Technology is so amazing and fun that it can cause us to ignore common sense if we’re not exercising objectivity.

Common sense is relative. Another example of the hidden dangers within the game are Pokéstops found in complex, derelict, abandoned, or low-traffic neighbourhoods. It’s easy to become so consumed by the fun of playing Pokémon Go that you may forget that you are walking into an area with a heightened level of danger. This danger may be purely environmental, like walking off the edge of a cliff, or it could be that an individual has placed a Lure Module with sinister intent. The verdict is still out on whether people are doing this, but I’ve encountered at least two situations within a block of my home where this may have been the case. This may sound similar to what I described above in the “Are you paying attention?” section, but it differs because you may be unaware how other are playing you while you’re playing Pokémon Go. There happens to be a Pokéstop located within my home’s common-area, it’s a well-lit, safe, water feature with a roaming security guard. On a weekday afternoon I placed a Lure Module at this water feature and waited to see what happened. Within ten minutes there were a dozen people standing in close proximity with necks craned down at their smartphones. By the time the Lure expired almost thirty people had passed through. I didn’t speak to each person, but by visual examination the majority—especially the few with USB cables stretching from pocket-to-device—were active players. My questions were, “Why and how are these people here at 3pm on a Thursday?” and “Oh, my, am I creep that just lured twenty people into my lobby?”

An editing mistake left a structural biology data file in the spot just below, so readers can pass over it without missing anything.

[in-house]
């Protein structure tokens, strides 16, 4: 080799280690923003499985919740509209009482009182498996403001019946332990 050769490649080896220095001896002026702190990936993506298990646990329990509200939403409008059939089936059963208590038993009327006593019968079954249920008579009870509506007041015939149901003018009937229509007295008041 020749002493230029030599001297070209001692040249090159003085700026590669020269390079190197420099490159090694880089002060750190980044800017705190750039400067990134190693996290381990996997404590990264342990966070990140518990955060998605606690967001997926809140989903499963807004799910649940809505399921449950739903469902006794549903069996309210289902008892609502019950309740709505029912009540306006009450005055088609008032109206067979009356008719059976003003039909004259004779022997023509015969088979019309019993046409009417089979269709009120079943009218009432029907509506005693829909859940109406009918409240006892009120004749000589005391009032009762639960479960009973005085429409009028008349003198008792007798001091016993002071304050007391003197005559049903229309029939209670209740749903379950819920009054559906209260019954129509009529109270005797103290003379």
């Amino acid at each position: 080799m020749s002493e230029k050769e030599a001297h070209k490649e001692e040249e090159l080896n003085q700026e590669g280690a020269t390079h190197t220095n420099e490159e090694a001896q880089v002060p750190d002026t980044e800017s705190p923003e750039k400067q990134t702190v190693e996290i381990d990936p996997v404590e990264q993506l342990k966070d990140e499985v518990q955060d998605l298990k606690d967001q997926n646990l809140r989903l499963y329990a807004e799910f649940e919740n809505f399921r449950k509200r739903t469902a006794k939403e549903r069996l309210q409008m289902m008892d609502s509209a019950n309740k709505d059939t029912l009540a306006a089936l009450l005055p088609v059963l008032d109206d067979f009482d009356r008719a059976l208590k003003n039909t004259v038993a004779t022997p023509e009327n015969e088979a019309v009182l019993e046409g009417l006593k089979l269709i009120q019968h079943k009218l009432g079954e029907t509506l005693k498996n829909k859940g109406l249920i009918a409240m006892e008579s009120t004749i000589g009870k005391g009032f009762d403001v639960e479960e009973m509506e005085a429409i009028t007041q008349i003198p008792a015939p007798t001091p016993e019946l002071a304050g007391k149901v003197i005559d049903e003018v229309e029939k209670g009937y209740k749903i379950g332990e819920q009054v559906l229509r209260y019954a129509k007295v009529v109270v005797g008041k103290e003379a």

The sky is not falling.

Despite the latent fear-mongering I’ve just participated in, my overarching feeling is that Pokémon Go is a revolutionary experience. It hit critical mass in a way nothing else could because it was built upon the successful Pokémon franchise. That does not negate the dangerous, unfinished, buggy, and meaningless aspects of its gameplay. Technically-speaking, this is one step closer to me riding a Tron light cycle across an illuminated grid. That’s amazing!

As with all technology I ask familiar questions about utility, consciousness, and intent. I also acknowledge the powerful good that can result in a group of people rallying behind a thing they love. I choose not to ignore the reality that “who you are” changes the experience you’ll have of Pokémon Go and that, as a 6’ 1” adult caucasian male, my experience of this technology is vastly different than other people (and children).

READ: Omari Akil’s “Warning: Pokemon GO is a Death Sentence if you are a Black Man.”

We’re in the first stage of a technology where it’s easy to fixate on the “shiny thing”. It’s good, it can be positive, but it can also be negative. I’m not implying it is one thing more than another but I’m pointing out that everyone engaged in it must be aware of the multitude of things it is and can be. We simply need to ask the questions,

“Has this technology changed my behaviour?”


“Is this change a good thing?”

For me the consequence of playing Pokémon Go was not severe. I just cracked my iPhone. There is also an unexpected positive result in using the game to adjust my running routine. After almost a year of repetitive calf injuries—and two months off for eye surgery—I’ve used the game to choose new routes, modulate a safe pace, and take regular breaks to rest my legs . The crack in my iPhone screen is a mnemonic device for me. It’s a physical reminder that something caused a series of my long-held behavioural patterns to change. Again, it’s a change that is not overwhelmingly positive or negative, but the fact that something changed my behaviour is enough causation to say, “there is something here and there is a reason to examine it”.